1

That script test.sh doesn't work after used pipe command. The result shows nothing. Why?

#!/bin/bash

fun=$( echo $1 )
echo "$fun"

commands are as follows,

$ echo 1 | ./test.sh
3
  • There is nothing special about that script...
    – jasonwryan
    Nov 28, 2014 at 0:15
  • 5
    Your script doesn't do anything with the piped input: you seem to be confusing a script's positional parameters with its standard streams Nov 28, 2014 at 0:15
  • @steeldriver I think it should output '1'. But it shows nothing.
    – Yunong
    Nov 28, 2014 at 0:18

2 Answers 2

2

steeldriver is correct. What you should do is either:

  1. Use a command that reads in the standard input:

    #!/bin/bash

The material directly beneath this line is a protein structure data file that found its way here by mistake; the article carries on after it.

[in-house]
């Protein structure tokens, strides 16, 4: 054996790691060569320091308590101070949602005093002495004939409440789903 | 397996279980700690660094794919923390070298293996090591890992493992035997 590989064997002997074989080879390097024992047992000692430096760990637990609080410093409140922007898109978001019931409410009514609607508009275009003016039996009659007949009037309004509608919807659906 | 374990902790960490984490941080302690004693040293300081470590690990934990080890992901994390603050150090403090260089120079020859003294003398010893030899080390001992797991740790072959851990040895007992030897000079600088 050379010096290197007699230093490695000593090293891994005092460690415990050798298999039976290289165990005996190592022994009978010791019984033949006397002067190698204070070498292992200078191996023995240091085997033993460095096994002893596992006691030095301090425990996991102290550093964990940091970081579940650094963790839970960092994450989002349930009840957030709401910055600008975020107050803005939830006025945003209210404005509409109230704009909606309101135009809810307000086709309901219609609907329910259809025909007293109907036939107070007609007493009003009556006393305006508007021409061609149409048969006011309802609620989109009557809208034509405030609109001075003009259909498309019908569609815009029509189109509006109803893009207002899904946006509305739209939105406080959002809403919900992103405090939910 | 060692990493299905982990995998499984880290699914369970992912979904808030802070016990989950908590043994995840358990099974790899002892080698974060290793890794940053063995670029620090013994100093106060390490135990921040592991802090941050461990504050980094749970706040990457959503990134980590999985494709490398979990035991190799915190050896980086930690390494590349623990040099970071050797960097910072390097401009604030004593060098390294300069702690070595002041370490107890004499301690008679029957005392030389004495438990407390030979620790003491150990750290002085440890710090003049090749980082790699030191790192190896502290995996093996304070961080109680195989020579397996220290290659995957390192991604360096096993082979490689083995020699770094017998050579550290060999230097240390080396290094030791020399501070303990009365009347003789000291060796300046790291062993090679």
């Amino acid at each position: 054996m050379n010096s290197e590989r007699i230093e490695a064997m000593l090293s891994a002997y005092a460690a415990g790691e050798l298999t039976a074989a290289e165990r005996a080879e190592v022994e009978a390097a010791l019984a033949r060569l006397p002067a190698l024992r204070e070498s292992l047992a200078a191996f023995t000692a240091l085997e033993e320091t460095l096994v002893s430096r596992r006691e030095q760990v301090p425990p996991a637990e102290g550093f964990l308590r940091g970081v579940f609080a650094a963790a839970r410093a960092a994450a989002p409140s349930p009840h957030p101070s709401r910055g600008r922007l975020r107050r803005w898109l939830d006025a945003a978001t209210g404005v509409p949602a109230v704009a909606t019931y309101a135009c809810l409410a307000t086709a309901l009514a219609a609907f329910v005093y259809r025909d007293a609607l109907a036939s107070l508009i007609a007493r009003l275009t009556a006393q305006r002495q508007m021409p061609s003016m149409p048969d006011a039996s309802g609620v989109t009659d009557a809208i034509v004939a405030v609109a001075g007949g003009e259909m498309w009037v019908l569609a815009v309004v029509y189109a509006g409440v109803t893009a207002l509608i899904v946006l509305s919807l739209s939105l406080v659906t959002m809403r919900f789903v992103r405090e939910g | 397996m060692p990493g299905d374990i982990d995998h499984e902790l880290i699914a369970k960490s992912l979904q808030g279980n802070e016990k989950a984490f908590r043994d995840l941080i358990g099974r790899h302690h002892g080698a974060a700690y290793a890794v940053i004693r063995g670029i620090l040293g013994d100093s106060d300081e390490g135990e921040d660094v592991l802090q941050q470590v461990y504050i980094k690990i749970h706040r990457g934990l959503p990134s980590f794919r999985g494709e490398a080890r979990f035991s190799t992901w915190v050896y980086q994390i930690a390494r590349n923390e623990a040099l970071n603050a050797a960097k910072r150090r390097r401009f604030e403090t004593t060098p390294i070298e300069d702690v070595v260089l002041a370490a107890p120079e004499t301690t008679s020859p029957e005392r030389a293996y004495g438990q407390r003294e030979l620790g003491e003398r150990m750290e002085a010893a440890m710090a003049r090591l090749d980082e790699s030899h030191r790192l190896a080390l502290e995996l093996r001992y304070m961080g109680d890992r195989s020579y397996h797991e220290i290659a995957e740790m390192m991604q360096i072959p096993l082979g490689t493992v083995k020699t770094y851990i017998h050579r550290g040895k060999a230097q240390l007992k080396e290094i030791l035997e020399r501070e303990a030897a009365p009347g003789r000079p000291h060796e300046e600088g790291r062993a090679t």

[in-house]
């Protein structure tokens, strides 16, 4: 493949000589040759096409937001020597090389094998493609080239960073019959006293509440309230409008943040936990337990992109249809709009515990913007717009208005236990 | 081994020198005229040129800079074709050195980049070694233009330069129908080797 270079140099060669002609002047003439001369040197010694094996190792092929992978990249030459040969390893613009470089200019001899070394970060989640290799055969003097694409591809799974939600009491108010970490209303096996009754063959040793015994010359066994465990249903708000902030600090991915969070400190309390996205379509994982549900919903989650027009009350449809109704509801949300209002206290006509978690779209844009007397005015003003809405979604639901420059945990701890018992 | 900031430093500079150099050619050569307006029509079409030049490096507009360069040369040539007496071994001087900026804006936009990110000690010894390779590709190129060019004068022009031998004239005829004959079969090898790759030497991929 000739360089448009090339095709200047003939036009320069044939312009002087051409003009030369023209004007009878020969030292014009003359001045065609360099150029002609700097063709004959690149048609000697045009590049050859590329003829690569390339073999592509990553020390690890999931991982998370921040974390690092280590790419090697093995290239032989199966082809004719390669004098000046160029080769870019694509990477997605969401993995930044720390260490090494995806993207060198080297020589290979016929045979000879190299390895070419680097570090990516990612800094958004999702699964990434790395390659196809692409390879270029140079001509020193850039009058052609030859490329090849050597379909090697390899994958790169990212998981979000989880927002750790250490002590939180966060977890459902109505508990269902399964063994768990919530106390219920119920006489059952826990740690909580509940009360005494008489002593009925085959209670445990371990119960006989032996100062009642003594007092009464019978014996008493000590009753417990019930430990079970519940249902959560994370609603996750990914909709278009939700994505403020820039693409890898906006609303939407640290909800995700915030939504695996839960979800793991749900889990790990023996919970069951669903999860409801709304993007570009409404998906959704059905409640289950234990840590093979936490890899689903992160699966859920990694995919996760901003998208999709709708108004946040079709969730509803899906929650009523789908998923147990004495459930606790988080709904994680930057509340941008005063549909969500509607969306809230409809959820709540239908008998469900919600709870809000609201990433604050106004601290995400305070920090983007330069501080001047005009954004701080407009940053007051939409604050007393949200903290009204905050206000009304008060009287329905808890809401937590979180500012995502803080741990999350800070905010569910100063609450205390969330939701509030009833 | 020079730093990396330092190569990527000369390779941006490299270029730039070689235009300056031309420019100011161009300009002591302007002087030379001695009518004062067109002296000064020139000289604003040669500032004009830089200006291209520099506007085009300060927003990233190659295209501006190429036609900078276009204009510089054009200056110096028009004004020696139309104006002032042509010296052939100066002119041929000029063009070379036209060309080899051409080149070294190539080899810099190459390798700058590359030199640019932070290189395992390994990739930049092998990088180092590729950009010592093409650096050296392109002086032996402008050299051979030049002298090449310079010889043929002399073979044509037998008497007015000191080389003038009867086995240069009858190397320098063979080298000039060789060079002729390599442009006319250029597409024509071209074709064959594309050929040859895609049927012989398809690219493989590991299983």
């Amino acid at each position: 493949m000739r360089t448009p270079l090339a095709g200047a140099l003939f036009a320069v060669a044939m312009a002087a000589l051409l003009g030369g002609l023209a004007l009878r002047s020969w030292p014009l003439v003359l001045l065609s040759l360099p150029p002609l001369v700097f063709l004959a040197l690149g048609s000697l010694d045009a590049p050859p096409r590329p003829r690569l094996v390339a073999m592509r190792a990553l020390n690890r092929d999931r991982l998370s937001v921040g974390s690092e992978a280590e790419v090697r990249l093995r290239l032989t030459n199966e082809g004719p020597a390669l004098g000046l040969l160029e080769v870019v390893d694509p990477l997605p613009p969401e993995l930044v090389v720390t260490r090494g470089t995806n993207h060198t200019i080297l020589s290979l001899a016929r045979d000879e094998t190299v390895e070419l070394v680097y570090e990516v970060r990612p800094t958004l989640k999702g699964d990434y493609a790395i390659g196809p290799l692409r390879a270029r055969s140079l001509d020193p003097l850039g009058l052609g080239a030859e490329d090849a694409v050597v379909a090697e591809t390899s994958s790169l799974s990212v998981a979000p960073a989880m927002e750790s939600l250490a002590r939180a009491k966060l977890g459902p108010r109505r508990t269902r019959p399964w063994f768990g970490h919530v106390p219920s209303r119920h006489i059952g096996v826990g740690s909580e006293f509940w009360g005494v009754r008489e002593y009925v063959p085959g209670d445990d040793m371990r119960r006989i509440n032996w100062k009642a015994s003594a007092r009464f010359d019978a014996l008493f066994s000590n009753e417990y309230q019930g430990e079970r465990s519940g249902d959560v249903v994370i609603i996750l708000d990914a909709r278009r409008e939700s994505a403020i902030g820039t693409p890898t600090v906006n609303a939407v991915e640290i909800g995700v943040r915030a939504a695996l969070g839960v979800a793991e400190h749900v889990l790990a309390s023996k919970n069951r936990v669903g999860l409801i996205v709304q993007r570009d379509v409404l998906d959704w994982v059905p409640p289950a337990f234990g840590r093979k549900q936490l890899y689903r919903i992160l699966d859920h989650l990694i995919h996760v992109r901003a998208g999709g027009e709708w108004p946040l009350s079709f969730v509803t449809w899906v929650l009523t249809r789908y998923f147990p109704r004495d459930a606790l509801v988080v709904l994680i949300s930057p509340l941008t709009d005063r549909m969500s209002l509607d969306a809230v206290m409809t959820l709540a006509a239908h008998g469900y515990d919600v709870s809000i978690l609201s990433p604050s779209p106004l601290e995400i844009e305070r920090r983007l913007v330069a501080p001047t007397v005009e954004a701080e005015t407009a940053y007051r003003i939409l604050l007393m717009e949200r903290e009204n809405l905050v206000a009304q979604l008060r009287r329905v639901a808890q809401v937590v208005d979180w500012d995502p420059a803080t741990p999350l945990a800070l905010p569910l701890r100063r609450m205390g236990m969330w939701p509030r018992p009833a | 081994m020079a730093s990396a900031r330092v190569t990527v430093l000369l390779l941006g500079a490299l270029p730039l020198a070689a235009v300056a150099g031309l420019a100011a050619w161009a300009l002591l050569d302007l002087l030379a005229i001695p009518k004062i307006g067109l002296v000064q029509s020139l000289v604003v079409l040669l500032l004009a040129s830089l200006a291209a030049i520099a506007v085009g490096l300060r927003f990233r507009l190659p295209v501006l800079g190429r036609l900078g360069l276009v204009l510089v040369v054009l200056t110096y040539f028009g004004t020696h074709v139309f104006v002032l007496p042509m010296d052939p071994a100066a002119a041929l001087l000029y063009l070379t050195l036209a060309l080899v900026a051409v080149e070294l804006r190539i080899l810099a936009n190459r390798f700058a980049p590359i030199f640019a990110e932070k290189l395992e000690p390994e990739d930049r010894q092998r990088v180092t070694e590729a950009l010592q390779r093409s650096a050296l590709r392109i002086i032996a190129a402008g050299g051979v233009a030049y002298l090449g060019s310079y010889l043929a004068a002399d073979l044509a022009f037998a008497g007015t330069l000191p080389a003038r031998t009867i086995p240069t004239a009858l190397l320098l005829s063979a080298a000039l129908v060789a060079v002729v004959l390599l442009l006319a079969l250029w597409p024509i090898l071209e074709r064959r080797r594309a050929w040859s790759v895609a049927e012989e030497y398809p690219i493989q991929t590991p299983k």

fun=$(cat)
    echo "$fun"  
    

    Or simply:

    #!/bin/bash
    
    cat
    
  2. Or, to convert standard input into positional parameters, use xargs:

    $ echo 1 | xargs ./test.sh
    
  3. Or, use the script the way it is supposed to be used (as coded):

    ./test.sh 1
    
0
0

Do this instead

#!/bin/bash
echo "$@"

Then run it like this

./test.sh 1

It will echo 1, don't make it too complicated. And besides, why not just use echo? There is no reason to use this script.

2
  • It still doesn't work.
    – Yunong
    Nov 28, 2014 at 0:36
  • The reason why i use this script is that I found that error in another script, so I just try to explain that problem in a simple way.
    – Yunong
    Nov 28, 2014 at 0:40

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